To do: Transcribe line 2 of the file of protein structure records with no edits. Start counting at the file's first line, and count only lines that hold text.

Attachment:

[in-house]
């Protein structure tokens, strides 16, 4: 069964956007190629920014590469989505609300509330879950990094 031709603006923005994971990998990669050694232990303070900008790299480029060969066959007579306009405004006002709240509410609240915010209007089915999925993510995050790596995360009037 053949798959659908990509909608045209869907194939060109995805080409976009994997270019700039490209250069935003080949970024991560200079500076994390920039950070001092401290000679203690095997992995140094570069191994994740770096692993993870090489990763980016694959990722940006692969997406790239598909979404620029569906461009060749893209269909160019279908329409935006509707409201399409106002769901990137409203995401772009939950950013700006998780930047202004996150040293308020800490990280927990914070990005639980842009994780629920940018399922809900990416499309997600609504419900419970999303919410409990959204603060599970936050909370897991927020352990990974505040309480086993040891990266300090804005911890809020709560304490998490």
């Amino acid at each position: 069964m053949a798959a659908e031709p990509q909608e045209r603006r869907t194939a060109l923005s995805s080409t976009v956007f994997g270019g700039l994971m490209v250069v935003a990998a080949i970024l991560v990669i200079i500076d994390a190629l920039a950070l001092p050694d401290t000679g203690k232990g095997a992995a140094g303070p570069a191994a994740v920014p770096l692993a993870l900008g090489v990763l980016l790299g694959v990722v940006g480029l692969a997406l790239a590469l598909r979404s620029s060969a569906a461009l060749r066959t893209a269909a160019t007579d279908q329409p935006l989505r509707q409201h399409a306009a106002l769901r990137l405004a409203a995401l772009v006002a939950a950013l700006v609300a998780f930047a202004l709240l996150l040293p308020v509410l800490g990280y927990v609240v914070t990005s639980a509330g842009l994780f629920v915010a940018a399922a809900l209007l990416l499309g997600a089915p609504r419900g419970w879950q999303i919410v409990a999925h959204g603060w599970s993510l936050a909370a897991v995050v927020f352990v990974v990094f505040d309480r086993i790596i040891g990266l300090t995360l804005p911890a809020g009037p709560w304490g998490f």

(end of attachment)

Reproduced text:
């Protein structure tokens, strides 16, 4: 069964956007190629920014590469989505609300509330879950990094 031709603006923005994971990998990669050694232990303070900008790299480029060969066959007579306009405004006002709240509410609240915010209007089915999925993510995050790596995360009037 053949798959659908990509909608045209869907194939060109995805080409976009994997270019700039490209250069935003080949970024991560200079500076994390920039950070001092401290000679203690095997992995140094570069191994994740770096692993993870090489990763980016694959990722940006692969997406790239598909979404620029569906461009060749893209269909160019279908329409935006509707409201399409106002769901990137409203995401772009939950950013700006998780930047202004996150040293308020800490990280927990914070990005639980842009994780629920940018399922809900990416499309997600609504419900419970999303919410409990959204603060599970936050909370897991927020352990990974505040309480086993040891990266300090804005911890809020709560304490998490």